A group campaigning to divide California into six new states turned in 1.3 million (more than the 807,000 required) signatures supporting their proposal on Tuesday, enough to put the measure on ballots statewide in the November 2016 general election. Before you start sewing new stars on your flags or hoarding soon-to-be-obsolete maps, remember that Congress would still need to approve the dissolution of "old" California and grant the six new regions official statehood.
The Six Californias Initiative was the result of a desire for more responsive local governments, brought about by a number of state crises and the opinions of some who say the state is too large to function properly. A representative government that actually represents the concerns and wants of its constituency is important, but what impact, if any, would the six-state plan have beyond local and state politics?
Using data from the 2012 election as reported by California's Secretary of State, let's first take a look at how the six proposed states would have voted:
In the proposed state of Jefferson, Mitt Romney would have squeaked out a win by about 12,000 votes. North California would have stayed, unsurprisingly, in President Obama's column by a margin of more than 250,000 votes. The inland valley region to become Central California would have gone to Romney by 30,000 votes. Obama's Hollywood buddies would have carried him to an easy win in West California by almost 1.4 million votes. And In Rep. Nancy Pelosi's backyard, Silicon Valley, Romney would have been clobbered by nearly 1.3 million votes. Further down the coast in South California, Obama would have carried the state, beating Romney by about 85,000 votes.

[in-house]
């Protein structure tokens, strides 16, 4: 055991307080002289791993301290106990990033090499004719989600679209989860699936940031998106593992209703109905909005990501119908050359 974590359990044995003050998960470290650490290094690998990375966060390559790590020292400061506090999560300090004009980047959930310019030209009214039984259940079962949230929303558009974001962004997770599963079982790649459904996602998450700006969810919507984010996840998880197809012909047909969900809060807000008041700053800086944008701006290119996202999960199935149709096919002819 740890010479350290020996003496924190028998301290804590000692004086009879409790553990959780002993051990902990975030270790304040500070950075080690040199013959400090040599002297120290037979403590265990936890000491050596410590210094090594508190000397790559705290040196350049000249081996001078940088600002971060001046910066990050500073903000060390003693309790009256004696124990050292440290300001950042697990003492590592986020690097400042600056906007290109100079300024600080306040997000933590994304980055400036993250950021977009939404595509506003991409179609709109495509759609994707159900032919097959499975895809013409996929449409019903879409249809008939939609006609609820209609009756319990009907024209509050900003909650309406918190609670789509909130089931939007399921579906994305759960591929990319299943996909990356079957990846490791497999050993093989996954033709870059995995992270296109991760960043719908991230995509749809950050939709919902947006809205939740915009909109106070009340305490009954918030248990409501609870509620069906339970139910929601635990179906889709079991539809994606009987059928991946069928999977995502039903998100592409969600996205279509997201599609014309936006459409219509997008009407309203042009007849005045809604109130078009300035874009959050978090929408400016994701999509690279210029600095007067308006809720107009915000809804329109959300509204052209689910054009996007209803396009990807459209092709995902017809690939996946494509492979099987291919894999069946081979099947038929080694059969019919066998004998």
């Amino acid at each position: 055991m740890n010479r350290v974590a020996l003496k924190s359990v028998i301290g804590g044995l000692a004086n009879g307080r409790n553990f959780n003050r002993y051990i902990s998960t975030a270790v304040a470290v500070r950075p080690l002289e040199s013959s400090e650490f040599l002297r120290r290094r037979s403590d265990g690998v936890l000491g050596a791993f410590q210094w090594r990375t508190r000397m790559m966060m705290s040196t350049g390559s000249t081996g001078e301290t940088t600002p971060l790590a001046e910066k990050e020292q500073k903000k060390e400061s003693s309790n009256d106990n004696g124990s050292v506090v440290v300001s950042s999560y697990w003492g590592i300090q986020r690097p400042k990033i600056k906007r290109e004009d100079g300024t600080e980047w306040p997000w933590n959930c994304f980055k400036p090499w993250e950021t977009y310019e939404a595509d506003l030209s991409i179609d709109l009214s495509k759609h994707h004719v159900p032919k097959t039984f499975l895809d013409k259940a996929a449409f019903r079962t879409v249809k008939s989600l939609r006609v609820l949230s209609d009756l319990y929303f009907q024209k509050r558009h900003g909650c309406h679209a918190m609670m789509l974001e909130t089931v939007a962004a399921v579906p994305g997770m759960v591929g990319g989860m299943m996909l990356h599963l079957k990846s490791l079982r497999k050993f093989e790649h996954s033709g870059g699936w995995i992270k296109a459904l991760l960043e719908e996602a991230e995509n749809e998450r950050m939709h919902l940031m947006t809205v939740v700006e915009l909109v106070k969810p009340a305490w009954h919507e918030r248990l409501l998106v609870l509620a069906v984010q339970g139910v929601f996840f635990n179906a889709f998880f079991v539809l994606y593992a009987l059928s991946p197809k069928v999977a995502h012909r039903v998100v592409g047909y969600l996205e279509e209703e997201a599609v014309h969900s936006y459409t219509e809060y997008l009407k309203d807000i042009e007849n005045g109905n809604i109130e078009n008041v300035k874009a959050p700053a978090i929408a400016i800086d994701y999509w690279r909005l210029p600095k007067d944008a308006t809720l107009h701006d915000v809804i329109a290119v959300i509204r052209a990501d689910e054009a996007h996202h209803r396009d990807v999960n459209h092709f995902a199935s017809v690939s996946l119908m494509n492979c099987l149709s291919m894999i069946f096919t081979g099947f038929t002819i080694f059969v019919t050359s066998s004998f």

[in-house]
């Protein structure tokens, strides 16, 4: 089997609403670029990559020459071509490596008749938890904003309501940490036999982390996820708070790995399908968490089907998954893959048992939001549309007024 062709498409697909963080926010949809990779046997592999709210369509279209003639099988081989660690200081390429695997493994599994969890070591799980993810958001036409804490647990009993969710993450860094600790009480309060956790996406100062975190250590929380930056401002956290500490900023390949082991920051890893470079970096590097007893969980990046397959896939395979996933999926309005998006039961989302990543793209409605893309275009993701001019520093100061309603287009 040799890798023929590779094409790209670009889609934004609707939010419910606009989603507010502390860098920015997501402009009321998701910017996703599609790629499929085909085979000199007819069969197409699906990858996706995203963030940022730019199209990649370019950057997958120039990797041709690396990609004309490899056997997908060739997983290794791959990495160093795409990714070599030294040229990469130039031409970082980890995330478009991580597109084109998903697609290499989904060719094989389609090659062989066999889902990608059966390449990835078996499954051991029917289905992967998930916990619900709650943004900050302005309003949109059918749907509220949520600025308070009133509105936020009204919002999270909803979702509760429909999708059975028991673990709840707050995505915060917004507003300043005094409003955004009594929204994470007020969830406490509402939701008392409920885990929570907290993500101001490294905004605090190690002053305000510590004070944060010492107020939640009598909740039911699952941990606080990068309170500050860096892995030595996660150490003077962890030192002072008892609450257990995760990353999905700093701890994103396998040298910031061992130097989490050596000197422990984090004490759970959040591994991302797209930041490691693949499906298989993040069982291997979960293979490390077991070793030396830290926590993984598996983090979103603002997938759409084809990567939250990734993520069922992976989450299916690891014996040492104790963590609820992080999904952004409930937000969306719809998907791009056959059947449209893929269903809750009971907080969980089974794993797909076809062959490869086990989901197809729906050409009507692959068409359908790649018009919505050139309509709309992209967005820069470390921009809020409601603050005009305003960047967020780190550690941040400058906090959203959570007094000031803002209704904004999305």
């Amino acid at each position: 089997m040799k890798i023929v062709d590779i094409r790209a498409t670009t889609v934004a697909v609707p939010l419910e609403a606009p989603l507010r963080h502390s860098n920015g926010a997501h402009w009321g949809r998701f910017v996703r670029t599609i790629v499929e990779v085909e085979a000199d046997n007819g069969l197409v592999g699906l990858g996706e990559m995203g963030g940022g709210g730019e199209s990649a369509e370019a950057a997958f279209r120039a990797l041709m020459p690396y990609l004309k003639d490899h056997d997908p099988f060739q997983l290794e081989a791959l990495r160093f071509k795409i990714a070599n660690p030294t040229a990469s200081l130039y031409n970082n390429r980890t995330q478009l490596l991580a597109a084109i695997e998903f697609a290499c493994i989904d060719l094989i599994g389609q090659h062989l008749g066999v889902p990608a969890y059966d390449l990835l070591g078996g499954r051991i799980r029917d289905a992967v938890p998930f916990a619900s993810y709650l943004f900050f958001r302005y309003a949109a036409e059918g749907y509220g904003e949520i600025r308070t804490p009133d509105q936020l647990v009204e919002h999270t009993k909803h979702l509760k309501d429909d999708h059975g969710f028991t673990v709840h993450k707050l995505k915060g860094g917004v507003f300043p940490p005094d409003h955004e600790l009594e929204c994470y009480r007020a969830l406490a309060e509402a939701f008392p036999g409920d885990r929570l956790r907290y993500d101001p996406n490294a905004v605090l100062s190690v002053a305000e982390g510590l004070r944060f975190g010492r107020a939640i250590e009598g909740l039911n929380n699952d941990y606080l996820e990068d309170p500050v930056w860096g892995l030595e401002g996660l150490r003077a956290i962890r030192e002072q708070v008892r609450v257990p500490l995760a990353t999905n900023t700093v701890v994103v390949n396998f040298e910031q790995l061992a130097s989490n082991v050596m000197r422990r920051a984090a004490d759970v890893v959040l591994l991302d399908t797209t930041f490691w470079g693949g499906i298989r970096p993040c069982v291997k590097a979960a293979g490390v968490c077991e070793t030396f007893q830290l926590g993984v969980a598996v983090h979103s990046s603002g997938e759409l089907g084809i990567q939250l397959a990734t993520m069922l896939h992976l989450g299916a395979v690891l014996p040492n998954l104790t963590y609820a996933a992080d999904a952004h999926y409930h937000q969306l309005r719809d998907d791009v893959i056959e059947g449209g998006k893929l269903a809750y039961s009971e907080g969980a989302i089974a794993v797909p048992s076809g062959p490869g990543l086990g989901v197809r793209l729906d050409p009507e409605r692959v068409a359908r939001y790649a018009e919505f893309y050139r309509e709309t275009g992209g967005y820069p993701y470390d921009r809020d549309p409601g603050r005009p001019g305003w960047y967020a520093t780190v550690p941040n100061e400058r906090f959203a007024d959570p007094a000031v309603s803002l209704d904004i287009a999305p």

Long a stronghold of liberal Democrats, could a divided California offer a twist to electoral politics on the national level? Think back to high school civics class and hang on for some math.
Every state has two U.S. senators and at least one member in the House of Representatives, determined by the state's population. California is the most populous state in the country, so it has the most representatives of any state, 53. The number of senators plus the number of representatives equals the number of votes a state gets in the electoral college to choose a president.
It's all speculation, but here's my best gerrymandered estimate for how many electoral college votes each of the new Californian states would hold. Using California's state population as of the 2010 census (37,253,956) divided by the 53 congressional districts it was allotted, you get an average population of 702,905 people per congressional district. Based on this average, it's simple math to estimate the number of congressional districts, as well electoral college votes, for each of the proposed states, the population of which was estimated by the California Legislative Analyst's Office.
|Proposed State||Estimated Population||Estimated Number of
|West California||11.6 million||16||18|
|South California||10.8 million||15||17|
|Silicon Valley||6.8 million||10||12|
|Central California||4.2 million||6||8|
|North California||3.8 million||5||7|
Even if the ballot measure passes in 2016 and the new states are approved by the federal government, it doesn't look like the new arrangement would have much impact on the Electoral College. The difference six Californias would have had in 2012 is negligible — only 11 electoral votes would have shifted from Obama to Romney, certainly not enough to change the outcome.